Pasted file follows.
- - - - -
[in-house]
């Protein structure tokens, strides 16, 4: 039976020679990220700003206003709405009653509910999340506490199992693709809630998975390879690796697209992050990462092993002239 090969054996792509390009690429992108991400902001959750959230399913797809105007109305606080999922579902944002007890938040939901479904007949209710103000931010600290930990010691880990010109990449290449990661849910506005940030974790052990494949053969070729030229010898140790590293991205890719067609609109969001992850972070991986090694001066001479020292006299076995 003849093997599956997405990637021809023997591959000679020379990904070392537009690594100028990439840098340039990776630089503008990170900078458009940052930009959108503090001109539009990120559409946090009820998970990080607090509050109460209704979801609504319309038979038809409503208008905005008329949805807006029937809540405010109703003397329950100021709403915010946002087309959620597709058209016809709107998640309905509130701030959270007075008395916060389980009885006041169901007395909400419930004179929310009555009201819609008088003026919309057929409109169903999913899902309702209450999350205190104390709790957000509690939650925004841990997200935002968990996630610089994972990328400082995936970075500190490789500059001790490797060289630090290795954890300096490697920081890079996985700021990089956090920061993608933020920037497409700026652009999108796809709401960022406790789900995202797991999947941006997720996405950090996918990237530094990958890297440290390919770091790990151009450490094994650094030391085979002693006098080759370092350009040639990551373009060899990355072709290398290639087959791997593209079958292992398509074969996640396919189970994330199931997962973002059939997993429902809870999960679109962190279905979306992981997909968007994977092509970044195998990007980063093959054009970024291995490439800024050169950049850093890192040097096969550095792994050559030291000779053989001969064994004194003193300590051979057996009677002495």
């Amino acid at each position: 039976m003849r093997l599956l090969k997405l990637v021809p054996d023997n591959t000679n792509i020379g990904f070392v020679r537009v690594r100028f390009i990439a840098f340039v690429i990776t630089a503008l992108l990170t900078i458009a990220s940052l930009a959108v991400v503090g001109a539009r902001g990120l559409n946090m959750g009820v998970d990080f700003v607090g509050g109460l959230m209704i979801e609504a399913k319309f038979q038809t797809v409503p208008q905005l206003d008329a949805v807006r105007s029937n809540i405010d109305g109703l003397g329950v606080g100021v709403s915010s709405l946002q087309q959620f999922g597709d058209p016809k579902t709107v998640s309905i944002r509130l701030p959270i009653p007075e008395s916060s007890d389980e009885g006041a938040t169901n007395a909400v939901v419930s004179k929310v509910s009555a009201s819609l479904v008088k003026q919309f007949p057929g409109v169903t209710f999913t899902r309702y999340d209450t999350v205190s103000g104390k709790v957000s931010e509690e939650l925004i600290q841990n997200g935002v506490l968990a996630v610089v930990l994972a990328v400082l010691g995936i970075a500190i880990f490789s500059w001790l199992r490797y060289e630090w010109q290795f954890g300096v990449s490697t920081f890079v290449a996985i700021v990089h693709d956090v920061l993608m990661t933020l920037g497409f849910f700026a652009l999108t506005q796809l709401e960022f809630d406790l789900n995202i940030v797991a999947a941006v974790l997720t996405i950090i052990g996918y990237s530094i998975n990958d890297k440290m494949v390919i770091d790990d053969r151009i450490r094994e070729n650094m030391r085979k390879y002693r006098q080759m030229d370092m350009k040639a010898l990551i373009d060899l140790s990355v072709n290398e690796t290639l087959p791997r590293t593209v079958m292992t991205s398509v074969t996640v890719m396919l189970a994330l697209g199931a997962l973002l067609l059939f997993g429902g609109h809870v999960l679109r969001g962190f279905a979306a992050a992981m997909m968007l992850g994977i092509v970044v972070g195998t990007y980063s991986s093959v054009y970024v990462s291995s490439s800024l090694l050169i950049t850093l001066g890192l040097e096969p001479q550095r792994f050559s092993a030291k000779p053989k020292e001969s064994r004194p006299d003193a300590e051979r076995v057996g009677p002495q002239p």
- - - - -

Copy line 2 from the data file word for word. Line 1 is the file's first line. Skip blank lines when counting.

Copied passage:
């Protein structure tokens, strides 16, 4: 039976020679990220700003206003709405009653509910999340506490199992693709809630998975390879690796697209992050990462092993002239 090969054996792509390009690429992108991400902001959750959230399913797809105007109305606080999922579902944002007890938040939901479904007949209710103000931010600290930990010691880990010109990449290449990661849910506005940030974790052990494949053969070729030229010898140790590293991205890719067609609109969001992850972070991986090694001066001479020292006299076995 003849093997599956997405990637021809023997591959000679020379990904070392537009690594100028990439840098340039990776630089503008990170900078458009940052930009959108503090001109539009990120559409946090009820998970990080607090509050109460209704979801609504319309038979038809409503208008905005008329949805807006029937809540405010109703003397329950100021709403915010946002087309959620597709058209016809709107998640309905509130701030959270007075008395916060389980009885006041169901007395909400419930004179929310009555009201819609008088003026919309057929409109169903999913899902309702209450999350205190104390709790957000509690939650925004841990997200935002968990996630610089994972990328400082995936970075500190490789500059001790490797060289630090290795954890300096490697920081890079996985700021990089956090920061993608933020920037497409700026652009999108796809709401960022406790789900995202797991999947941006997720996405950090996918990237530094990958890297440290390919770091790990151009450490094994650094030391085979002693006098080759370092350009040639990551373009060899990355072709290398290639087959791997593209079958292992398509074969996640396919189970994330199931997962973002059939997993429902809870999960679109962190279905979306992981997909968007994977092509970044195998990007980063093959054009970024291995490439800024050169950049850093890192040097096969550095792994050559030291000779053989001969064994004194003193300590051979057996009677002495």